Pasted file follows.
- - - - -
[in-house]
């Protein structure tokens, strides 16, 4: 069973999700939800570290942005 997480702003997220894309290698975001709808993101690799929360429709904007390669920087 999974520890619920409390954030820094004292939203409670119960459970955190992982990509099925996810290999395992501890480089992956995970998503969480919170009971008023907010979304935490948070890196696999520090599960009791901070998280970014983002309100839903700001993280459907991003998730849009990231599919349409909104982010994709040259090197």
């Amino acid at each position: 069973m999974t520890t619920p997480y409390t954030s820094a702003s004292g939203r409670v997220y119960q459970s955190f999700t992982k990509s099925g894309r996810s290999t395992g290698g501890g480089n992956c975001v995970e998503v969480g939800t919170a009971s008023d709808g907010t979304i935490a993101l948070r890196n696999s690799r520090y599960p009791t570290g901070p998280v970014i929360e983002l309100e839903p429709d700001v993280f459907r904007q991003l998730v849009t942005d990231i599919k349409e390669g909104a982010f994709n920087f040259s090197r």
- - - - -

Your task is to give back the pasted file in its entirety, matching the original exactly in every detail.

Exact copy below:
[in-house]
């Protein structure tokens, strides 16, 4: 069973999700939800570290942005 997480702003997220894309290698975001709808993101690799929360429709904007390669920087 999974520890619920409390954030820094004292939203409670119960459970955190992982990509099925996810290999395992501890480089992956995970998503969480919170009971008023907010979304935490948070890196696999520090599960009791901070998280970014983002309100839903700001993280459907991003998730849009990231599919349409909104982010994709040259090197």
């Amino acid at each position: 069973m999974t520890t619920p997480y409390t954030s820094a702003s004292g939203r409670v997220y119960q459970s955190f999700t992982k990509s099925g894309r996810s290999t395992g290698g501890g480089n992956c975001v995970e998503v969480g939800t919170a009971s008023d709808g907010t979304i935490a993101l948070r890196n696999s690799r520090y599960p009791t570290g901070p998280v970014i929360e983002l309100e839903p429709d700001v993280f459907r904007q991003l998730v849009t942005d990231i599919k349409e390669g909104a982010f994709n920087f040259s090197r």